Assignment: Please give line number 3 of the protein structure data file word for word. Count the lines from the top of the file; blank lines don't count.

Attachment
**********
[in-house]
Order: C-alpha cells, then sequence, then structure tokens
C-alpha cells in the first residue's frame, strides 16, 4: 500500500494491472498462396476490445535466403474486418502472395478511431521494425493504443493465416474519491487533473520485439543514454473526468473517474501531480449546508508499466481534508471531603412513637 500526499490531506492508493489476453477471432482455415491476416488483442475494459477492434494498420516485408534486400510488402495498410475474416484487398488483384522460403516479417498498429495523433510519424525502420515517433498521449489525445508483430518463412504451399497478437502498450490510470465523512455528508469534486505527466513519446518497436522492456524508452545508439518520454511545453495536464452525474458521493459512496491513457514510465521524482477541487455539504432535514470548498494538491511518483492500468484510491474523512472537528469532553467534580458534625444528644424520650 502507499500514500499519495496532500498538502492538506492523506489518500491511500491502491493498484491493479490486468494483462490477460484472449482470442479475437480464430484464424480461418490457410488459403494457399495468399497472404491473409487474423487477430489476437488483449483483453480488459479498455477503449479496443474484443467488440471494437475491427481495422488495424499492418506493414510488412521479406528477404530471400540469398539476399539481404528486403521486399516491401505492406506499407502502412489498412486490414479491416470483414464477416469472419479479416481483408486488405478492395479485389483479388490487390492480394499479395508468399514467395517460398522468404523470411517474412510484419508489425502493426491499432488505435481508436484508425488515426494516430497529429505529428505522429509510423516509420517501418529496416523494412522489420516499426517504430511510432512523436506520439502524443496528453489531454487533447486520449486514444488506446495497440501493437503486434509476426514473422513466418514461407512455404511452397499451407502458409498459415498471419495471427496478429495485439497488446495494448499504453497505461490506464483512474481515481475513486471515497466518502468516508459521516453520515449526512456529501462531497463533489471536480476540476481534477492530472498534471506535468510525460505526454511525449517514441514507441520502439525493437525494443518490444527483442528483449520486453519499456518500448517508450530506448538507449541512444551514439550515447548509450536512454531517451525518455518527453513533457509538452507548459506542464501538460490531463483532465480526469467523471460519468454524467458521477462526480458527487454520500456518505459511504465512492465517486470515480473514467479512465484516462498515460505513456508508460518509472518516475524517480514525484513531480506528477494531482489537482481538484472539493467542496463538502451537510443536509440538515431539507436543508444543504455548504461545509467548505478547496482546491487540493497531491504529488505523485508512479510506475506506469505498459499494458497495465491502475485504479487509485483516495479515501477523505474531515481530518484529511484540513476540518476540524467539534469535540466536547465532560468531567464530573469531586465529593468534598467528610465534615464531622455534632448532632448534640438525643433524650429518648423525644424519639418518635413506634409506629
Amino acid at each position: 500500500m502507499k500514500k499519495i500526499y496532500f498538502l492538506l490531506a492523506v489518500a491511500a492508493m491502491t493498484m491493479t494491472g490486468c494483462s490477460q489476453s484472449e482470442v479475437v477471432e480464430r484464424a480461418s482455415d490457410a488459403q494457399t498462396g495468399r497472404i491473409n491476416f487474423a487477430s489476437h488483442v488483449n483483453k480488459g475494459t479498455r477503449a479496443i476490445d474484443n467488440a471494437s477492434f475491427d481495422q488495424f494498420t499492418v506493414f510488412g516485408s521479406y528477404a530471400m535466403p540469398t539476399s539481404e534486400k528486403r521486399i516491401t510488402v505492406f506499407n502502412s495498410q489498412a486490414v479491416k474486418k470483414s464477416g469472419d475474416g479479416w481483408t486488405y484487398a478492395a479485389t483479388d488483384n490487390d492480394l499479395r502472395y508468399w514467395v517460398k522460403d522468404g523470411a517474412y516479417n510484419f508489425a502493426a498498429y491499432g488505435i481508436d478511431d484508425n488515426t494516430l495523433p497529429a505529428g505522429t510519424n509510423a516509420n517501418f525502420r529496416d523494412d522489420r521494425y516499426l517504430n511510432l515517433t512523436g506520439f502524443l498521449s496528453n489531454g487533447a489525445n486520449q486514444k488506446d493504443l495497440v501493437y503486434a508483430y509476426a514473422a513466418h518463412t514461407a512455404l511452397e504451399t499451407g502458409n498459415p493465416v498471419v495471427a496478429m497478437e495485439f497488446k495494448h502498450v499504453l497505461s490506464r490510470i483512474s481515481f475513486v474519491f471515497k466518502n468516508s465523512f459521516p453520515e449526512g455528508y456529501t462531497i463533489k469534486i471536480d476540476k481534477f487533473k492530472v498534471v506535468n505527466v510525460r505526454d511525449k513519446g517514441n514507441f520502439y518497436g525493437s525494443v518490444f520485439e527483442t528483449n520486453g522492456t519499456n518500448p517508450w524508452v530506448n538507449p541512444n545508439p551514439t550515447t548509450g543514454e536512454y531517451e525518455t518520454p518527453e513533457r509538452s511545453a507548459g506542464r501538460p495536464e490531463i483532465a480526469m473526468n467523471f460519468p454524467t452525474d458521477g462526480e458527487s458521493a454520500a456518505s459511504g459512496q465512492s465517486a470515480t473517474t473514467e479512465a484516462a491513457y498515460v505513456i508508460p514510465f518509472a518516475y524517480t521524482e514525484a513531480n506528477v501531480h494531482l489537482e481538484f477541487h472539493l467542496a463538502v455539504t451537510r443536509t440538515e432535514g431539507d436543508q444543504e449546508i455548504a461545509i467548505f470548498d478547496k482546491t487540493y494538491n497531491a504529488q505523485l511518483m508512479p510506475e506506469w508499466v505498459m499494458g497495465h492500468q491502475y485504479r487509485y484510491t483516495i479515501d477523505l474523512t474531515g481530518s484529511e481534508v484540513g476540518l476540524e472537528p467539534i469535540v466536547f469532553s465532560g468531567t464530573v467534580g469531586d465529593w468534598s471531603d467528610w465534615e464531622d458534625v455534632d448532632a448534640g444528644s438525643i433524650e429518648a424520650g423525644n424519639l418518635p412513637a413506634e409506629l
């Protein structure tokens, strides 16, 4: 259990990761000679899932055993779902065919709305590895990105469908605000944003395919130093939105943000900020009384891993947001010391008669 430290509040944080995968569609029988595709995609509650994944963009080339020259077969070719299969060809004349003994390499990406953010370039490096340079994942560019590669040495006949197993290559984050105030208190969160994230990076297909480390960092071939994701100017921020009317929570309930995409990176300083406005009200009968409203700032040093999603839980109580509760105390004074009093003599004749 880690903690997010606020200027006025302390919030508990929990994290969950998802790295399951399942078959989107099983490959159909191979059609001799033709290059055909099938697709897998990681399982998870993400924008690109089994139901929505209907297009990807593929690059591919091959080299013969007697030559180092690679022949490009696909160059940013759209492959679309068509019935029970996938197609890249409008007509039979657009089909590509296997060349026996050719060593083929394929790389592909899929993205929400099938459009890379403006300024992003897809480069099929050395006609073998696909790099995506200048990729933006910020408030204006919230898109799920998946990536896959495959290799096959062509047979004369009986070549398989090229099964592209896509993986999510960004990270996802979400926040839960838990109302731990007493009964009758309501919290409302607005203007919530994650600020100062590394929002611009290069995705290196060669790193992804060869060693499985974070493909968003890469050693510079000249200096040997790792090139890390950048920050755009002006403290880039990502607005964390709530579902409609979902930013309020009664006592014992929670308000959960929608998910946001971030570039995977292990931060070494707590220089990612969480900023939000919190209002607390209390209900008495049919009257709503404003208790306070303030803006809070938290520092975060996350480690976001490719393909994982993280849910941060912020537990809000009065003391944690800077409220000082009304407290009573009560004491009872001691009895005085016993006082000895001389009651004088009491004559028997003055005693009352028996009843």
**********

C-alpha cells in the first residue's frame, strides 16, 4: 500500500494491472498462396476490445535466403474486418502472395478511431521494425493504443493465416474519491487533473520485439543514454473526468473517474501531480449546508508499466481534508471531603412513637 500526499490531506492508493489476453477471432482455415491476416488483442475494459477492434494498420516485408534486400510488402495498410475474416484487398488483384522460403516479417498498429495523433510519424525502420515517433498521449489525445508483430518463412504451399497478437502498450490510470465523512455528508469534486505527466513519446518497436522492456524508452545508439518520454511545453495536464452525474458521493459512496491513457514510465521524482477541487455539504432535514470548498494538491511518483492500468484510491474523512472537528469532553467534580458534625444528644424520650 502507499500514500499519495496532500498538502492538506492523506489518500491511500491502491493498484491493479490486468494483462490477460484472449482470442479475437480464430484464424480461418490457410488459403494457399495468399497472404491473409487474423487477430489476437488483449483483453480488459479498455477503449479496443474484443467488440471494437475491427481495422488495424499492418506493414510488412521479406528477404530471400540469398539476399539481404528486403521486399516491401505492406506499407502502412489498412486490414479491416470483414464477416469472419479479416481483408486488405478492395479485389483479388490487390492480394499479395508468399514467395517460398522468404523470411517474412510484419508489425502493426491499432488505435481508436484508425488515426494516430497529429505529428505522429509510423516509420517501418529496416523494412522489420516499426517504430511510432512523436506520439502524443496528453489531454487533447486520449486514444488506446495497440501493437503486434509476426514473422513466418514461407512455404511452397499451407502458409498459415498471419495471427496478429495485439497488446495494448499504453497505461490506464483512474481515481475513486471515497466518502468516508459521516453520515449526512456529501462531497463533489471536480476540476481534477492530472498534471506535468510525460505526454511525449517514441514507441520502439525493437525494443518490444527483442528483449520486453519499456518500448517508450530506448538507449541512444551514439550515447548509450536512454531517451525518455518527453513533457509538452507548459506542464501538460490531463483532465480526469467523471460519468454524467458521477462526480458527487454520500456518505459511504465512492465517486470515480473514467479512465484516462498515460505513456508508460518509472518516475524517480514525484513531480506528477494531482489537482481538484472539493467542496463538502451537510443536509440538515431539507436543508444543504455548504461545509467548505478547496482546491487540493497531491504529488505523485508512479510506475506506469505498459499494458497495465491502475485504479487509485483516495479515501477523505474531515481530518484529511484540513476540518476540524467539534469535540466536547465532560468531567464530573469531586465529593468534598467528610465534615464531622455534632448532632448534640438525643433524650429518648423525644424519639418518635413506634409506629